Balance and Proprioception: Its Role in Falls Prevention – Matthew Osborn AEP

Balance is often described as “the body’s ability to distribute its weight to remain upright and steady”. Our ability to adjust our body segments to unstable surfaces or perturbations is crucial to our daily living and interacting with our environment.   For an athlete, it is crucial to have joint stability in order to adjust the body in an extremely dynamic environment and to reduce the chance of injury. For the older population, having enough balance is crucial for falls prevention and reducing the risk of injury as a result.   Due to decreased muscle mass and proprioception overtime, an older person is more likely to fall which can result in major injuries and subsequently will reduce activity and quality of life. Completing balance exercises should be included in most if not all exercise programs. As our brain can make new neural connections and change with learning, balance is something that can be trained and improved over time. Here are some simple ways you can challenge your exercise at the gym or at home;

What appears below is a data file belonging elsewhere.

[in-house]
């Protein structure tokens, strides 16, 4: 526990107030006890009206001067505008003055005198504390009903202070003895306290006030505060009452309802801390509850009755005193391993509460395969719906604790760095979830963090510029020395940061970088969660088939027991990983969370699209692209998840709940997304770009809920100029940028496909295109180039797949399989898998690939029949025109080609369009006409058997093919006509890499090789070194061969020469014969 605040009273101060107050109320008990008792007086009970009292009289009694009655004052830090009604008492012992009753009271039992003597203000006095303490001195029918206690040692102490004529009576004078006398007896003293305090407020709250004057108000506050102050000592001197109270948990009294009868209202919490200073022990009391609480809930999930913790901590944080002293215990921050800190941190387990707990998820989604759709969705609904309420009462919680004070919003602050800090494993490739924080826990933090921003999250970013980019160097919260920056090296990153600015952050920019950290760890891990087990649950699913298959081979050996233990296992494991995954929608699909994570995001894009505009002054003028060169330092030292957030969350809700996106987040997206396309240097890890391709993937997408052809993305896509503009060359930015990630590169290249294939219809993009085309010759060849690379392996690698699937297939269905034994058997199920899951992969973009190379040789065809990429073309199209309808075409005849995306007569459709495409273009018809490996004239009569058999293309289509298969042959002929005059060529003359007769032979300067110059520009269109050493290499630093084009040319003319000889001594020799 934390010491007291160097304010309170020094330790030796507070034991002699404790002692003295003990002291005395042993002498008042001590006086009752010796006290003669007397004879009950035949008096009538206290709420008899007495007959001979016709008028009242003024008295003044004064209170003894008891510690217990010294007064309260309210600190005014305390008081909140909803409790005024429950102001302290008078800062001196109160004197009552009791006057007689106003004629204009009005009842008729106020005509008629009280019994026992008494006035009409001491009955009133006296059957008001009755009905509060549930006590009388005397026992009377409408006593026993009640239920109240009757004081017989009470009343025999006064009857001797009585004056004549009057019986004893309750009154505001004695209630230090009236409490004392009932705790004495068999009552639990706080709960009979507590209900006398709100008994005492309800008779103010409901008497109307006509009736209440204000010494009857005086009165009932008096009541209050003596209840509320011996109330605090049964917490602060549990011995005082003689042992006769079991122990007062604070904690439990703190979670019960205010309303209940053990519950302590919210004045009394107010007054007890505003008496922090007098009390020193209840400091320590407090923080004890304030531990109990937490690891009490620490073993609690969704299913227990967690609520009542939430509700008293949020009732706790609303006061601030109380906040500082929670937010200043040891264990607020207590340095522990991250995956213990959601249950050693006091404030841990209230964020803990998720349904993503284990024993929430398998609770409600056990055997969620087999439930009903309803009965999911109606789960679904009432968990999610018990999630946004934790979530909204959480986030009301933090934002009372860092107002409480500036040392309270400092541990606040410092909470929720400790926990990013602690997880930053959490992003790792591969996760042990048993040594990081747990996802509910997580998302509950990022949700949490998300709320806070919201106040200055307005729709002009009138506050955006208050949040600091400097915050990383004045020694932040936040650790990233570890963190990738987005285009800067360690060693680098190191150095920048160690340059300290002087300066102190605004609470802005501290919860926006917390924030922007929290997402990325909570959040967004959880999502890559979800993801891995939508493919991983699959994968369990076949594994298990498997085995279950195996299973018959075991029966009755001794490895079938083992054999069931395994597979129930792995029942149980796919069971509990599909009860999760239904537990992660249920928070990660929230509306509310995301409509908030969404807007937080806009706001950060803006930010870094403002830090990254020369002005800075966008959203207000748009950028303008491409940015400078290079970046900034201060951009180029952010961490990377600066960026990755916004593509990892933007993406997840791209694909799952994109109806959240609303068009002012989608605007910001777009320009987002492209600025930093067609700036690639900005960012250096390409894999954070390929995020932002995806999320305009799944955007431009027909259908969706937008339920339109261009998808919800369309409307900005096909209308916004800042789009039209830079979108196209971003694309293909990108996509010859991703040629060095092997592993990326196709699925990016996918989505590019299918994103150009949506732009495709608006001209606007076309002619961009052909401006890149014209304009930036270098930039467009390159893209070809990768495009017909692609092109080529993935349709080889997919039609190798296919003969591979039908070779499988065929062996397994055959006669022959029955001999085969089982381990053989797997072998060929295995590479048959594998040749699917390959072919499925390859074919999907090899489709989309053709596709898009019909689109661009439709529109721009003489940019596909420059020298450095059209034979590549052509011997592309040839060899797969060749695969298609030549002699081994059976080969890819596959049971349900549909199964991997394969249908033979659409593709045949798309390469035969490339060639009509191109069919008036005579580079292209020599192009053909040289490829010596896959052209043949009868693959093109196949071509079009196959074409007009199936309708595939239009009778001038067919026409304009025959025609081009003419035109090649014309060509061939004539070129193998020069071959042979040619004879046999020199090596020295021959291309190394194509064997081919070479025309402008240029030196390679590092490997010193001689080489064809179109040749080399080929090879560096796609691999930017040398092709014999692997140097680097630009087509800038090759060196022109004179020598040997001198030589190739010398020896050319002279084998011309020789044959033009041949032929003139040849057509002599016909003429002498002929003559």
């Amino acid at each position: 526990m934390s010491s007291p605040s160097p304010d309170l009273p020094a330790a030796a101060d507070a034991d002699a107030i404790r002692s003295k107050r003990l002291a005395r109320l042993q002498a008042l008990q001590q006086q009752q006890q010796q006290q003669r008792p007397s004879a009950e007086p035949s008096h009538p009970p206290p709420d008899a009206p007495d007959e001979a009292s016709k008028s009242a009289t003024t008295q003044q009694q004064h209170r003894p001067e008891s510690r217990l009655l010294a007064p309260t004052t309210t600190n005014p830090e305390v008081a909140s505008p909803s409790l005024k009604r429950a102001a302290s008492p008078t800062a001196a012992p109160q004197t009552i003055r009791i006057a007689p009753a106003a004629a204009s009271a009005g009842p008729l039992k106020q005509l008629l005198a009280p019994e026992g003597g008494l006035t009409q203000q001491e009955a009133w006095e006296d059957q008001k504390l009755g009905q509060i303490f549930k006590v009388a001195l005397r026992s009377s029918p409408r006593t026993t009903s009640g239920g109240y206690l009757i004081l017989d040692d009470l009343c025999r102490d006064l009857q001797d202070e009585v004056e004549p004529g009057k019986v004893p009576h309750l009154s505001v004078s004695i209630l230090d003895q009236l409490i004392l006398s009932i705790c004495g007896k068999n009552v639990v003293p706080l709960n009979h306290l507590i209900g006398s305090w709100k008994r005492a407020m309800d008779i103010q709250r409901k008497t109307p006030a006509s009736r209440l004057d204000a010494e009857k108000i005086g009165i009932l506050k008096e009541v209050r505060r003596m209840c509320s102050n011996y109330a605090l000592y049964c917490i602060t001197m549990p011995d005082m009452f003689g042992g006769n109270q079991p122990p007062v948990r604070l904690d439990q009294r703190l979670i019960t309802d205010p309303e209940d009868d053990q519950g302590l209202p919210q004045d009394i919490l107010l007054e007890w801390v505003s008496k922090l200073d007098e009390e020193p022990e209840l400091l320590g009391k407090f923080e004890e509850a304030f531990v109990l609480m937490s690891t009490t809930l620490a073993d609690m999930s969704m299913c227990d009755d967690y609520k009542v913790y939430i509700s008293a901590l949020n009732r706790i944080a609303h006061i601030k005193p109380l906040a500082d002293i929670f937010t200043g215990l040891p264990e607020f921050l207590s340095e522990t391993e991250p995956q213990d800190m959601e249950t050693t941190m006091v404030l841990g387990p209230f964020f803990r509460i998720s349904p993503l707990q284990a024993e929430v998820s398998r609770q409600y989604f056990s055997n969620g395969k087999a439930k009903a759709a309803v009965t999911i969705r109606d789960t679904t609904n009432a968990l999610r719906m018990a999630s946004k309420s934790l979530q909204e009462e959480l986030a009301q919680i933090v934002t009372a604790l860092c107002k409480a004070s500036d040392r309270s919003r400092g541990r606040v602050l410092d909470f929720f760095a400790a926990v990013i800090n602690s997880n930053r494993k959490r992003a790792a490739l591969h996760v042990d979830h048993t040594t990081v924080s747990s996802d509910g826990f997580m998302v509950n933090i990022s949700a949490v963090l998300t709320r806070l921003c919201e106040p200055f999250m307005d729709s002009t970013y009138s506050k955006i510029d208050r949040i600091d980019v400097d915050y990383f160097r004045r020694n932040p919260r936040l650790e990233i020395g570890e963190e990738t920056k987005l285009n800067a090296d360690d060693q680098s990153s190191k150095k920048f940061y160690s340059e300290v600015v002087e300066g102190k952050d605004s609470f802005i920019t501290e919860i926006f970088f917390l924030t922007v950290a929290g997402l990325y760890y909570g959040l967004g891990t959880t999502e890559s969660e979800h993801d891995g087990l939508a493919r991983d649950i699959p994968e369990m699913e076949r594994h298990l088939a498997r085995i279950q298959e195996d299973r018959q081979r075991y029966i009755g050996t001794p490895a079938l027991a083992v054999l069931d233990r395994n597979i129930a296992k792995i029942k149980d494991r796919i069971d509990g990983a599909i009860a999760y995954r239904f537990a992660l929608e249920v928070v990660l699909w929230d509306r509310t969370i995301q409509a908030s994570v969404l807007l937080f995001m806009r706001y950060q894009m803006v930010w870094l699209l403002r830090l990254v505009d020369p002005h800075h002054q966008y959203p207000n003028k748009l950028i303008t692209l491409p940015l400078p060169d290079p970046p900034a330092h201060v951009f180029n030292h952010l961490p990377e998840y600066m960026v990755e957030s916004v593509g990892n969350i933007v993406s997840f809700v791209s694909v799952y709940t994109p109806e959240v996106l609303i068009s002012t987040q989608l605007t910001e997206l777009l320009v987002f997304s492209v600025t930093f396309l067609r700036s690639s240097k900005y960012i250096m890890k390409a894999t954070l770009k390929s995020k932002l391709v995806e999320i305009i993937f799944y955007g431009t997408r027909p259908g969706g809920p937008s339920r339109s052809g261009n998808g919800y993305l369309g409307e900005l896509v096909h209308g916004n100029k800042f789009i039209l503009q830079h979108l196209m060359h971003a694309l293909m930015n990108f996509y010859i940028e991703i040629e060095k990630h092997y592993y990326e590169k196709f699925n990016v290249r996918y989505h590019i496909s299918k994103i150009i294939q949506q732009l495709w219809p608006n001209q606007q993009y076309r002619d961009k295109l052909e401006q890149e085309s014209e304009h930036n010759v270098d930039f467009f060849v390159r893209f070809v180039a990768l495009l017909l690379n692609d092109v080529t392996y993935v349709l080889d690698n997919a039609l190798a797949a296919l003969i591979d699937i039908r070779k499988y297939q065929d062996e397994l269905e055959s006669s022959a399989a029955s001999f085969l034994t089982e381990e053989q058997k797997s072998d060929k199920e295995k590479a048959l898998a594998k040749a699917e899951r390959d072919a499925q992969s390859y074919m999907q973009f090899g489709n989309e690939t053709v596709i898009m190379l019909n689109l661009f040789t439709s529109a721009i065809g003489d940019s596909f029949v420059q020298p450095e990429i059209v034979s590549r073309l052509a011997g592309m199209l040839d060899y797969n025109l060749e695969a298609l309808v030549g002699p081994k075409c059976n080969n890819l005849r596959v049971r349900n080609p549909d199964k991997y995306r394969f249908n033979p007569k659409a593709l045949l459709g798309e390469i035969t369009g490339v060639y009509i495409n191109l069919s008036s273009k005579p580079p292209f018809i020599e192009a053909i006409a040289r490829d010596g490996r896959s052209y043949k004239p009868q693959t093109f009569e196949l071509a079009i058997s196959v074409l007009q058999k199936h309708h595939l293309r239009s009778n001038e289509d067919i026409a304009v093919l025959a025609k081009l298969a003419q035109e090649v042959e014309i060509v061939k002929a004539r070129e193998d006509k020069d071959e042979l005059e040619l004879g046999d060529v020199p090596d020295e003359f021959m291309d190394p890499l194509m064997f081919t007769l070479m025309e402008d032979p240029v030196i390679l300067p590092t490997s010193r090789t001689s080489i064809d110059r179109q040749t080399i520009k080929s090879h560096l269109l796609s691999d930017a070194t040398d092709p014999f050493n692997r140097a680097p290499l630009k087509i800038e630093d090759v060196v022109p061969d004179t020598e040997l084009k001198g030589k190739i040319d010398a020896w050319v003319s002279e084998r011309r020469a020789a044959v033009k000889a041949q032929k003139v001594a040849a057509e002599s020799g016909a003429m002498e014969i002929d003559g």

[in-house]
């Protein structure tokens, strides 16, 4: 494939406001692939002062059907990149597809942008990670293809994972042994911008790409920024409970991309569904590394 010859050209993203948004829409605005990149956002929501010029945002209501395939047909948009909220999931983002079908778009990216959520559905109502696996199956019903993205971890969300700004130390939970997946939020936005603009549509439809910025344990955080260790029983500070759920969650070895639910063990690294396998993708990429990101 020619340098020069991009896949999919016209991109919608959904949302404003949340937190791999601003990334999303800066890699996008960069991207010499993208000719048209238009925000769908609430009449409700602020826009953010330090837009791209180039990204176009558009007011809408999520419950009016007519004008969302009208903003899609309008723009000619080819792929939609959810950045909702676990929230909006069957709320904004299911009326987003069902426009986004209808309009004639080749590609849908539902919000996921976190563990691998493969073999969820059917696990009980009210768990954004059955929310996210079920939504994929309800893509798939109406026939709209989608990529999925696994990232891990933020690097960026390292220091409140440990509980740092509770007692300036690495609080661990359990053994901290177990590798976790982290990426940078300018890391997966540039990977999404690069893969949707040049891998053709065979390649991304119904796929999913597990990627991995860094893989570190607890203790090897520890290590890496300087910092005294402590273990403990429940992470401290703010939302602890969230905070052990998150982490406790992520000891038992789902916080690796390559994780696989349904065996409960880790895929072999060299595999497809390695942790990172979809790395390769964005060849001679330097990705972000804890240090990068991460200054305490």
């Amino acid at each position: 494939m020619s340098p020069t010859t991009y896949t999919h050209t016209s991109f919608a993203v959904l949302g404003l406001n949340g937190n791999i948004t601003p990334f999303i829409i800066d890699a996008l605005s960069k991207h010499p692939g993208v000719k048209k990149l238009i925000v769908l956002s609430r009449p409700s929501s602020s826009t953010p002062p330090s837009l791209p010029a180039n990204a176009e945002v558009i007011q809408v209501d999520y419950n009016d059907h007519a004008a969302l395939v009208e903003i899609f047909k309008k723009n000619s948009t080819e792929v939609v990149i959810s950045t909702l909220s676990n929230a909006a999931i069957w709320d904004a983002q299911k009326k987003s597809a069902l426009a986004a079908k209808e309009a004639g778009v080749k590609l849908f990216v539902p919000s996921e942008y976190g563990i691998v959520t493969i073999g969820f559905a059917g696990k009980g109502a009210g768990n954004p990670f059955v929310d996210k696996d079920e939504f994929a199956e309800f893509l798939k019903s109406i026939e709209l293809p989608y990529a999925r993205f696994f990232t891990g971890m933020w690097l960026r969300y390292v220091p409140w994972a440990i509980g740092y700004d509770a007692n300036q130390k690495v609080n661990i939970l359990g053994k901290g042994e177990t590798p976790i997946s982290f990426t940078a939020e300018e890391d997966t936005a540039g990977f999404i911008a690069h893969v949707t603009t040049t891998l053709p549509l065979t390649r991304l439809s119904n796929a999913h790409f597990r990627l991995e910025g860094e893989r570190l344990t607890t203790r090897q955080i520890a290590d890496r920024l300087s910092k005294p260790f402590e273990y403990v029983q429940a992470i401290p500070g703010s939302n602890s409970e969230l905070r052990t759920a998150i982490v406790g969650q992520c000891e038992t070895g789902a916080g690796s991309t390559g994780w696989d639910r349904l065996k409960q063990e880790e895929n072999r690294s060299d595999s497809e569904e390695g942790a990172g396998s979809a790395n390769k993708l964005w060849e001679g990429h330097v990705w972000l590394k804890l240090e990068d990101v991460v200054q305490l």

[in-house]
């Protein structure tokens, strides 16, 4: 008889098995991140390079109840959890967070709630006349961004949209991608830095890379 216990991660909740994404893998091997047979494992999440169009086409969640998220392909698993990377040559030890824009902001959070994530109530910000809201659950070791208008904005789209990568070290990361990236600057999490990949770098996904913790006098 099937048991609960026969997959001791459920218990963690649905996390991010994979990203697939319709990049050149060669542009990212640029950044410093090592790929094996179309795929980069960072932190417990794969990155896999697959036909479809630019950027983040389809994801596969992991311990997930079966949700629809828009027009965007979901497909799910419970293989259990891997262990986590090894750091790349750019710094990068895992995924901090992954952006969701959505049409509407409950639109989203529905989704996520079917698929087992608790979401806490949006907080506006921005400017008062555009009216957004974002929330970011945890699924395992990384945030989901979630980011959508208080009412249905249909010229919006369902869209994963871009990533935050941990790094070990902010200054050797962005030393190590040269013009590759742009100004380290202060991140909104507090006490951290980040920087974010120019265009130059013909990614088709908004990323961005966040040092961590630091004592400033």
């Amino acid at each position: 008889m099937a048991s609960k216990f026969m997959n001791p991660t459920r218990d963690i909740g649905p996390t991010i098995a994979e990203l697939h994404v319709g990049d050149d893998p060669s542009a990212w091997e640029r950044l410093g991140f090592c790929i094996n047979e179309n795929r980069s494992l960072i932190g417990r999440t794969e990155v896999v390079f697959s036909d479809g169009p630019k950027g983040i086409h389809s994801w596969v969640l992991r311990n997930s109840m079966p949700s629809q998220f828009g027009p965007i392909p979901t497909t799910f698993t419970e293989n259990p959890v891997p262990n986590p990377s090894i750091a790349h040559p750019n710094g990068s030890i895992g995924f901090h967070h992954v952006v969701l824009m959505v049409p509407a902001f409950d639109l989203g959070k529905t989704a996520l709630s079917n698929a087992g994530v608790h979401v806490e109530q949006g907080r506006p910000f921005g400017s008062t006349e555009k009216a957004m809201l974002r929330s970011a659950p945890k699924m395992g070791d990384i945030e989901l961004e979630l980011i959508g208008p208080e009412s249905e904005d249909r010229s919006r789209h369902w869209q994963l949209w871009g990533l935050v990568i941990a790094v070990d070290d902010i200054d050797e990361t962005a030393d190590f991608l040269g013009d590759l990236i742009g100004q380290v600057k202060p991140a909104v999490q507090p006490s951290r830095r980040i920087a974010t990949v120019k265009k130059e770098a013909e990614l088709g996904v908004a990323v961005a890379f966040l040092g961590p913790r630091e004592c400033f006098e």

Minimising base of support – This can be done by simply balancing on one leg, walking heel to toe or simply doing calf raises. Minimising our base of support or reducing the body’s number of contact points changes the centre of gravity in the body, and as a result the body must adjust and adapt to this.



Changing the surface type- Another way balance can be challenged is by completing exercises on an unstable surface.  Doing exercises on unstable surfaces, such as a foam pad, pillow or towel will challenge the body’s proprioception. Proprioception is our body’s awareness of its body segments in its environment.  As we have a variety of sensory receptors in our body (such as our joints, skins and muscles), they act as a feedback loop with the brain. Because of this,  our body  can sense its location, movements and actions in a dynamic environment and  adjust its position where needed. Examples of exercises you can complete include step overs, jumping onto a foam pad, or touchdowns.